Archive for France

Nature French tidbits

Posted in Books, pictures, University life with tags , , , , , , , , , on July 4, 2021 by xi'an

As I was going over breakfast through a pile of Nature journals I hadn’t time to read, I came across this issue of 27 May with an editorial about the closure of the École Nationale d’Administration (ÉNA) by Emmanuel Macron (who graduated from ÉNA). While I have no opinion about the school or its closure (although it sounds more like a populist move than an in-depth reshuffle of the French high administration), the editorial did not seem particularly relevant or appropriate for a journal like Nature. While complaining about the lack of scientific training for the (higher) civil servants, it also pointed out at the lack of research agenda and  at the absence of a professorial body. Which would seem indeed surprising were it a regular academic body, which it is not as it trains civil servants who already hold one or several graduate degrees, incl. some from Polytechnique… Again, I have no opinion on the reformation of that school but a lack of social diversity and a fetishism of bureaucratic rules would sound like more immediate areas demanding improvement.

A second paper in this same issue was about the highly controversial figure of Didier Raoult, who was turned into a modern saint by social networks for defending hydroxychloroquine as the way to treat COVID-19, who objected in Le Monde to mathematical modelling, and who is now under investigation by the Medical Council. A microbiologist pointing out “many potential problems with the way the data and the peer review process were handled” in one then many of his papers is the recipient of a criminal complaint by Raoult and one of his coauthors, Chabrière, for “moral harassment”. Which sounds absurd, as with more than 3000 publications cosigned by Raoult, one would think that all are open to criticisms and some are statistically bound to contain errors or mistakes!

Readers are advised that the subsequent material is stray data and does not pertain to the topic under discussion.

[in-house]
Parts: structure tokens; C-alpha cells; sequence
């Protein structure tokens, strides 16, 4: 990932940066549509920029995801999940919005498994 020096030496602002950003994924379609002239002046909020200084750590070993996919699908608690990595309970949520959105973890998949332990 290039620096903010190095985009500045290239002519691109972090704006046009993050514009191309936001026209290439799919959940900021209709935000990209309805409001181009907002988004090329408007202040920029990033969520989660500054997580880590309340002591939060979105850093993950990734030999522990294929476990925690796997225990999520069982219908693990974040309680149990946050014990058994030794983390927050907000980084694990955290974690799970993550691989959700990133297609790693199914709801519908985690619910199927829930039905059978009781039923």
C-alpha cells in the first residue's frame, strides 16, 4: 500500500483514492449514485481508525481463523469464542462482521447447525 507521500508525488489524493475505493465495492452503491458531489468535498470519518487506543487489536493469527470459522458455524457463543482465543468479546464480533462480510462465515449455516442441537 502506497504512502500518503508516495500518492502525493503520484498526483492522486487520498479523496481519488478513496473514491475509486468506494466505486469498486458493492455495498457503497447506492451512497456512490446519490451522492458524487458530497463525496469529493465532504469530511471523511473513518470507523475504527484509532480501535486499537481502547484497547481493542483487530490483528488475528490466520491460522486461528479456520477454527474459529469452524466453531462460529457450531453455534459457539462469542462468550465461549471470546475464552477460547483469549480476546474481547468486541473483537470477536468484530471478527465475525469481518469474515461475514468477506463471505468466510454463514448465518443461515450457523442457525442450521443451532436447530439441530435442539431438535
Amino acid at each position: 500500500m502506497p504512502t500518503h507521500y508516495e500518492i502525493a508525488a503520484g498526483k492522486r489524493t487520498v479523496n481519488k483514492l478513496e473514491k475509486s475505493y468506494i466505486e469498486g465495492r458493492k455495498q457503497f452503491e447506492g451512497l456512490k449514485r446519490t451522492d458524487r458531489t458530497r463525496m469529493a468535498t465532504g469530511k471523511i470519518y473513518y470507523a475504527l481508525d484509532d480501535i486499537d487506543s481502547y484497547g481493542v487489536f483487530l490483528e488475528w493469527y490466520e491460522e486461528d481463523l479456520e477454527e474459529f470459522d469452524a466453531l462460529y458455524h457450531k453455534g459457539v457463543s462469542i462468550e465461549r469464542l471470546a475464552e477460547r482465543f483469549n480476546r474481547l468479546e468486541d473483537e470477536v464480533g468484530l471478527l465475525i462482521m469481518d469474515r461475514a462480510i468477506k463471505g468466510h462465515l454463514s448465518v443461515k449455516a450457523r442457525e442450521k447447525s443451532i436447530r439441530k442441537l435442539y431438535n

off to Luminy!!!

Posted in Mountains, pictures, Running, Statistics, Travel, University life with tags , , , , , , , , , , , , on June 27, 2021 by xi'an

it’s complicated…

Posted in pictures, Statistics with tags , , , , , , on June 21, 2021 by xi'an


Yesterday saw a first round of the regional and departmental elections in France, with a terribly low participation (around 30% of the voters, except in Corsica where 56% of the voters voted)…. [The map here is about the departmental elections, with departments being delineated in white and the subdivisions corresponding to the cantons. Corse/Corsica is “missing” because it is now a single entity. Same thing about Paris.] The only nice surprise about this outcome is that abstention particularly impacted the lepenist votes, which almost uniformly went down compared with the previous regional elections. And hence that the ill chances that a region gets a nazional majority are lowered. Although it is difficult to analyse why: polls were predicting a brown sludge tsunami, the gilets jaune movement (or morass) is not yet over and mostly aligned with the populist themes of the RN, and (some) people  seem unhappy with about any decision taken by any level of authority during the Covid-19 crisis. It will be interesting to watch the second round final results, next week, but I doubt we will see a voting surge happening, esp. since the frontist danger is now downplayed.

Medellin

Posted in Kids, pictures, Travel with tags , , , , , , , on June 15, 2021 by xi'an

My nephew Paul and a fellow student made this nice mute video as a final project of his cinema degree in Rennes:

2 star 3 athlon

Posted in Mountains, pictures, Running, Travel, Wines with tags , , , , , , , , , , , , , on June 5, 2021 by xi'an

During the week on Lac d’Annecy, I took most of the day off to run the 3 X trail, a first true run since 01 Jan, then cycle around the lake (with alas some discontinuities in the otherwise fantastic biking lane and an unexpected hill in Talloires) and have a lake swim in the early evening, when the water was at its warmest (15⁰), which makes it a triathlon of sorts.

The reward for the (moderate!) exercise was a take-away dinner, which is rather unusual for us but the more here because it was a two-star Michelin take-away! Namely, the Auberge du père Bise restaurant, with Jean Sulpice as its chef, located in Talloires-Montmin, by the lake, and featuring mostly local products. While eating at the restaurant would have been impossible, esp. wearing biking gear!, and beyond my pricing standards, we were able to enjoy six dishes, from an artichoke and ewe cheese salad, to an asparagus salad with rocket salad pesto, to polenta gnocchis with asparagus and tomato confit, to crayfish raviolis in a rich nutty sauce, to a rhubarb and verbena crumble, and to a lemon, praliné, and nut tart. Fabulous end of a well-occupied day!